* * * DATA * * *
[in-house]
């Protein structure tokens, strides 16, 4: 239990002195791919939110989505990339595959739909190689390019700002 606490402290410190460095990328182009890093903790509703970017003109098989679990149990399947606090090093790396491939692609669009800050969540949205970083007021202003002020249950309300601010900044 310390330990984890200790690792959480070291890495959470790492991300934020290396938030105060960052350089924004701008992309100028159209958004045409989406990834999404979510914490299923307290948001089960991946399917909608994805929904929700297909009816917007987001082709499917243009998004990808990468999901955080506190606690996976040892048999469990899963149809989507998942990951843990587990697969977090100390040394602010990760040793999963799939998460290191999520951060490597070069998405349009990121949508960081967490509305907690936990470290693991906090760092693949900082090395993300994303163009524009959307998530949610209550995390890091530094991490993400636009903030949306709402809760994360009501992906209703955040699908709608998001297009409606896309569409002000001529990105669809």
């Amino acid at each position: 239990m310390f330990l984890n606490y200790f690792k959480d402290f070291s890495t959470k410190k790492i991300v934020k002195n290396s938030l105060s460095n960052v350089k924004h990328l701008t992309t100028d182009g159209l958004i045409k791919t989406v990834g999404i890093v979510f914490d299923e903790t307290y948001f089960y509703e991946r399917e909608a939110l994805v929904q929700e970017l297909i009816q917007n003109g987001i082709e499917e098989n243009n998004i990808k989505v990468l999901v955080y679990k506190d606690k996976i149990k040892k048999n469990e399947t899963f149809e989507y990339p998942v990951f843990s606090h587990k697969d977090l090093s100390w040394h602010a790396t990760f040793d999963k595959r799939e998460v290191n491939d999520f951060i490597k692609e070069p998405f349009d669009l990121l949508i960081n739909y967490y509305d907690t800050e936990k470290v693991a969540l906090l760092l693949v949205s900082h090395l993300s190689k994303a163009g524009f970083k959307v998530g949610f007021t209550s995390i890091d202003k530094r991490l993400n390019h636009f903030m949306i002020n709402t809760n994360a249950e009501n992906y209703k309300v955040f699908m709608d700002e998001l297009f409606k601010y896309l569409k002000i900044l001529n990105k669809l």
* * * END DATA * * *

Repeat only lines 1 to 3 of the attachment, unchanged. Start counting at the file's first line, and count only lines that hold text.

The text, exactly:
[in-house]
């Protein structure tokens, strides 16, 4: 239990002195791919939110989505990339595959739909190689390019700002 606490402290410190460095990328182009890093903790509703970017003109098989679990149990399947606090090093790396491939692609669009800050969540949205970083007021202003002020249950309300601010900044 310390330990984890200790690792959480070291890495959470790492991300934020290396938030105060960052350089924004701008992309100028159209958004045409989406990834999404979510914490299923307290948001089960991946399917909608994805929904929700297909009816917007987001082709499917243009998004990808990468999901955080506190606690996976040892048999469990899963149809989507998942990951843990587990697969977090100390040394602010990760040793999963799939998460290191999520951060490597070069998405349009990121949508960081967490509305907690936990470290693991906090760092693949900082090395993300994303163009524009959307998530949610209550995390890091530094991490993400636009903030949306709402809760994360009501992906209703955040699908709608998001297009409606896309569409002000001529990105669809």
């Amino acid at each position: 239990m310390f330990l984890n606490y200790f690792k959480d402290f070291s890495t959470k410190k790492i991300v934020k002195n290396s938030l105060s460095n960052v350089k924004h990328l701008t992309t100028d182009g159209l958004i045409k791919t989406v990834g999404i890093v979510f914490d299923e903790t307290y948001f089960y509703e991946r399917e909608a939110l994805v929904q929700e970017l297909i009816q917007n003109g987001i082709e499917e098989n243009n998004i990808k989505v990468l999901v955080y679990k506190d606690k996976i149990k040892k048999n469990e399947t899963f149809e989507y990339p998942v990951f843990s606090h587990k697969d977090l090093s100390w040394h602010a790396t990760f040793d999963k595959r799939e998460v290191n491939d999520f951060i490597k692609e070069p998405f349009d669009l990121l949508i960081n739909y967490y509305d907690t800050e936990k470290v693991a969540l906090l760092l693949v949205s900082h090395l993300s190689k994303a163009g524009f970083k959307v998530g949610f007021t209550s995390i890091d202003k530094r991490l993400n390019h636009f903030m949306i002020n709402t809760n994360a249950e009501n992906y209703k309300v955040f699908m709608d700002e998001l297009f409606k601010y896309l569409k002000i900044l001529n990105k669809l």